These dark brown, salty, and slightly bitter sourdough beer pretzels get their tangy flavor from a combination of dark beer and sourdough starter. I like them best in a classic pretzel shape but I've tested this dough with so many shapes and you really can't go wrong.
I've included notes in the post for how to make different shapes and different boiling and baking times too so you can really get creative and make whatever shape of sourdough beer pretzels you like best.
Given how much my husband loves pretzels (it's his family's #1 snack), it's honestly shocking that's taken this long to get a pretzel recipe up on the site (he loves my pretzel bagel recipe, but they're just not the same as real pretzels). He also loves beer — he's always trying new beer flavors and brands and has a collection of interesting bottle caps that he swears he's going to do something with someday. So this recipe really combines his fave things.
We ate so many pretzels while testing this and I don't think he ever got sick of them.
This pretzel dough is really smooth and soft and elastic and just a dream to work with. I've had so-so luck with various pretzel recipes before, but this one never lets me down. The dough is easy to shape and roll; not so sticky that it sticks to your counter, but sticky enough to stick to itself when you're shaping it.
The combination of the dark beer and sourdough flavor with the baking soda bath gives the crust just the right amount of pretzel-y bitterness. The baking soda solution is a no frills situation — just a single bath in a mixture of baking soda and water — no need for baked baking soda or a complicated boil-then-rinse set up.
I used this sourdough discard pretzel recipe from the blog Cookie Madness as a starting point; It's a great recipe, but I've adapted the instructions and ingredients list a bit to accommodate the beer and make the dough a little easier to handle.
I removed the sugar from the recipe entirely — the beer adds plenty — and added a short autolyse stage (a 10 minute rest for the starches in the flour to hydrate) before adding the salt which gives the dough a little more structure and strength as you roll and shape it.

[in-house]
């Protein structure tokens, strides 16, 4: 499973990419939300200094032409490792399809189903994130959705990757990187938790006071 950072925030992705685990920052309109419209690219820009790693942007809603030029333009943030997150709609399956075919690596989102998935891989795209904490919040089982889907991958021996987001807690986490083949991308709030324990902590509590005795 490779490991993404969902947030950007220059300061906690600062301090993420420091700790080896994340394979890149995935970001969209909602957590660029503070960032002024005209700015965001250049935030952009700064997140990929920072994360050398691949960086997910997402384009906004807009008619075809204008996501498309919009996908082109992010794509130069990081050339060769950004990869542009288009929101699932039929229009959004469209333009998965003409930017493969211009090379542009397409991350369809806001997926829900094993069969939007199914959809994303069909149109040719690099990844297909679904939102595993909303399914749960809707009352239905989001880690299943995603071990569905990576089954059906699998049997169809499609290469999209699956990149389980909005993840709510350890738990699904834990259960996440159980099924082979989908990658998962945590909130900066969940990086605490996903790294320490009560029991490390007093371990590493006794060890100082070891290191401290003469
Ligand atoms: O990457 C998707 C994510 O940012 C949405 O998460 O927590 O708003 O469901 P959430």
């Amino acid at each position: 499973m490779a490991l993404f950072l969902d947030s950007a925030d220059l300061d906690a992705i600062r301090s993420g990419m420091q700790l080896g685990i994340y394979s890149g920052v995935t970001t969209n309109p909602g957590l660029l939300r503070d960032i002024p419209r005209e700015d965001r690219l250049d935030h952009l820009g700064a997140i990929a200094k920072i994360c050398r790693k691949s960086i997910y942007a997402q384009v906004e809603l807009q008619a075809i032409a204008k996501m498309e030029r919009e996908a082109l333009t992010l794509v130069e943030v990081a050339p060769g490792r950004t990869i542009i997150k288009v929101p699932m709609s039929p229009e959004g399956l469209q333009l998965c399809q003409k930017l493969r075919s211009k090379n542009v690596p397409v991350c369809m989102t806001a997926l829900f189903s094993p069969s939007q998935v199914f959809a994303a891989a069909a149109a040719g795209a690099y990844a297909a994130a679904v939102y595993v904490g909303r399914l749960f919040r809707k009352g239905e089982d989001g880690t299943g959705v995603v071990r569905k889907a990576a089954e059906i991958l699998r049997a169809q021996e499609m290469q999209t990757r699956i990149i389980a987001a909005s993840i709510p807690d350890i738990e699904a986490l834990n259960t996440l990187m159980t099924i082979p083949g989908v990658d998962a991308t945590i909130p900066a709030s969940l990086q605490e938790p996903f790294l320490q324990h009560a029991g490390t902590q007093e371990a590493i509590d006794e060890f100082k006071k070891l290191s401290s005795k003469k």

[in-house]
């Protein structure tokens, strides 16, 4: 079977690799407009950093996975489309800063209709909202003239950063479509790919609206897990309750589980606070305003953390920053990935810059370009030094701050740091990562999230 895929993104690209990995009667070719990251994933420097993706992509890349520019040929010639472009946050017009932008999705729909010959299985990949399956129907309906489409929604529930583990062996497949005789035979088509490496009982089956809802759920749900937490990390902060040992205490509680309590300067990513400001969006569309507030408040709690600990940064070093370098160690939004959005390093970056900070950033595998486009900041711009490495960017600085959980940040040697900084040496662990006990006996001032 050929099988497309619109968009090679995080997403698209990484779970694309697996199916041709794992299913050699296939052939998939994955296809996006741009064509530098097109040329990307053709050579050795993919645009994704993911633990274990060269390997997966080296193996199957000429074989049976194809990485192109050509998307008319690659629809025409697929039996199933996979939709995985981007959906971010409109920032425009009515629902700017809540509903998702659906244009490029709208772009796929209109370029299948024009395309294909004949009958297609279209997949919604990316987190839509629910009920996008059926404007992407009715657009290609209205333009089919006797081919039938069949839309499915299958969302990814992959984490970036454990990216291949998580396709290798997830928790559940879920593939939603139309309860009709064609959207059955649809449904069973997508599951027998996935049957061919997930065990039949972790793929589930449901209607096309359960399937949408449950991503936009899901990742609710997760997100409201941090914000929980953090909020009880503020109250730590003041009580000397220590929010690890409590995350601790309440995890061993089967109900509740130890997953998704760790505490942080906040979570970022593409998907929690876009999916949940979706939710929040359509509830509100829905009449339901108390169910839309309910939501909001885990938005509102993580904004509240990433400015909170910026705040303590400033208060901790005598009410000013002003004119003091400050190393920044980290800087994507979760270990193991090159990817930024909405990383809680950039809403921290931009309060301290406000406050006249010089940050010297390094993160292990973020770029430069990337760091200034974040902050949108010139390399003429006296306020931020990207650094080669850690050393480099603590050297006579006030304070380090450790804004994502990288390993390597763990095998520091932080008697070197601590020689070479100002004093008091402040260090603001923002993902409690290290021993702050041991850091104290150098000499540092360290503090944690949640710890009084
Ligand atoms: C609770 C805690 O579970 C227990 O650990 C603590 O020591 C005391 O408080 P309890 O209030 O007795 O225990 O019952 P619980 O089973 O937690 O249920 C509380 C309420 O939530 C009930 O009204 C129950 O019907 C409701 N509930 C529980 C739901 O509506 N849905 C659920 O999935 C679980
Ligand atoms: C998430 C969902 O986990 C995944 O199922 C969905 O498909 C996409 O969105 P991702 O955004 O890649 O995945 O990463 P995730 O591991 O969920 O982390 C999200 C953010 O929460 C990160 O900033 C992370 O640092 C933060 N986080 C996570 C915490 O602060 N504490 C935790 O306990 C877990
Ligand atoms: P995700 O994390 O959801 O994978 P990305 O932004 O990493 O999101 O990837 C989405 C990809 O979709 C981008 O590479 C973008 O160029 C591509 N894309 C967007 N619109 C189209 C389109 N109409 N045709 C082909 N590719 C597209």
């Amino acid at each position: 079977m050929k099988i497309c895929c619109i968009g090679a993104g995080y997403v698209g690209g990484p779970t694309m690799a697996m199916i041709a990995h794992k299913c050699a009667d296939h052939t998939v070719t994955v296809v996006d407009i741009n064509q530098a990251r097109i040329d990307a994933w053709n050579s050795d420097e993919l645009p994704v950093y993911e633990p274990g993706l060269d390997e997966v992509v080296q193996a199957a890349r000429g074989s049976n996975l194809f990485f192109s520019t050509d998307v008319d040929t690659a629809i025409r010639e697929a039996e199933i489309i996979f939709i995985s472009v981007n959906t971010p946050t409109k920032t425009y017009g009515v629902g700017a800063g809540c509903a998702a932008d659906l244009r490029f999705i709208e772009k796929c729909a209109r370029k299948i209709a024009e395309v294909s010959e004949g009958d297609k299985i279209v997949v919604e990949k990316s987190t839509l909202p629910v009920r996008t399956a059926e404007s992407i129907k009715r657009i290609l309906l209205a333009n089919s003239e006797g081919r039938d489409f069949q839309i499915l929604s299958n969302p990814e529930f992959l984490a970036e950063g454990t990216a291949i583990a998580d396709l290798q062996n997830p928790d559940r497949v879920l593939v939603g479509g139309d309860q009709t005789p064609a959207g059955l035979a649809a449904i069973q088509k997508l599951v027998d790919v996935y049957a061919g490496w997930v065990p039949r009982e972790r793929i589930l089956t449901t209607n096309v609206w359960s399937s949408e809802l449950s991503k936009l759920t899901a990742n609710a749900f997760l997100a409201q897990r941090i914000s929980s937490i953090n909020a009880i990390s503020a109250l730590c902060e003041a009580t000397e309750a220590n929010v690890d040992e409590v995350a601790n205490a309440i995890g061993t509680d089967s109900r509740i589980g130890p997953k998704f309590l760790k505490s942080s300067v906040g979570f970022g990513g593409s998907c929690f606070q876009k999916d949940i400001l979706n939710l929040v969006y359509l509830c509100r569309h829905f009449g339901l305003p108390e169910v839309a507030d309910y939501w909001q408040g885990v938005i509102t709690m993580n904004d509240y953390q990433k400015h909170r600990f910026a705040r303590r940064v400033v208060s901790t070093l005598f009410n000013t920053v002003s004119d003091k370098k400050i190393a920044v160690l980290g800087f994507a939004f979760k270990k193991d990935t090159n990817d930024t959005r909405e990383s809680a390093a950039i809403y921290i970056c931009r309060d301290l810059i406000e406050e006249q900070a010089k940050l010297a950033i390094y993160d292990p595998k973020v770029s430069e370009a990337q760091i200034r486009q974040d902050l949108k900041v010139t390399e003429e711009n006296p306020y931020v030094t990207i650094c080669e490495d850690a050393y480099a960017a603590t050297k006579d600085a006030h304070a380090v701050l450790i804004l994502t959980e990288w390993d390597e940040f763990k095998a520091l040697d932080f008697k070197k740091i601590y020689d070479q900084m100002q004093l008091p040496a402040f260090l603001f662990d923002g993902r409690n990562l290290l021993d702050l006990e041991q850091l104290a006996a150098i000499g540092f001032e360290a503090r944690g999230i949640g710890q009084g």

Five ways to shape pretzel dough
- Classic pretzel shape: Roll a 30" rope, make it into a U-shape, twist the ends together twice, then fold them down and stick them to the bottom of the U.
- Fat rod pretzels: roll a 16” rope. Cut in half and roll the ends gently to even them out.
- Pretzel nuggets: Roll a long rope about ¾” thick, cut it in half, then cut each half into halves about 2" long.
- Thin pretzel rods: Roll a ½” thick rope, split it in half lengthwise and roll each half ¼” thick. Cut each rope in half for pretzels that are about 8-10" long.
- Pretzel twists: Roll a 16” long rope about ½" thick. Cut it in half. Make an X shape and twist the two ropes from the center out. Pinch the ends together.
Boiling and baking times for different pretzel shapes
This dough is really very all-purpose in terms of pretzel shapes. You can divide the dough up and make lots of different shapes from one batch, or make one batch with all the same shape. I did a poll on Instagram to ask which shape people most wanted a recipe for and the results were so all over the place that I ended up testing the 5 top requested ones so you can choose which one(s) you want to make.
|Classic||45 seconds||12-14 minutes|
|Fat logs||45 seconds||12-14 minutes|
|Twists||45 seconds||12-14 minutes|
|Nuggets||30 seconds||11-13 minutes|
|Thin sticks||10 seconds||9-11 minutes|
They all bake at 450F on a silicone or parchment lined sheet pan. They're done when they're deeply browned — though some spots might still be pale or golden in color.
A few quick recipe tips
- This recipe uses instant yeast for a fast, reliable rise. Scientifically speaking, the sourdough starter and beer are mostly here to provide flavor. The beer also provides sugar, which is important for getting the color on the crust.
- If you only have active dry yeast, stir it in with the starter and beer and give it 3-5 minutes to hydrate before you add the flour and butter.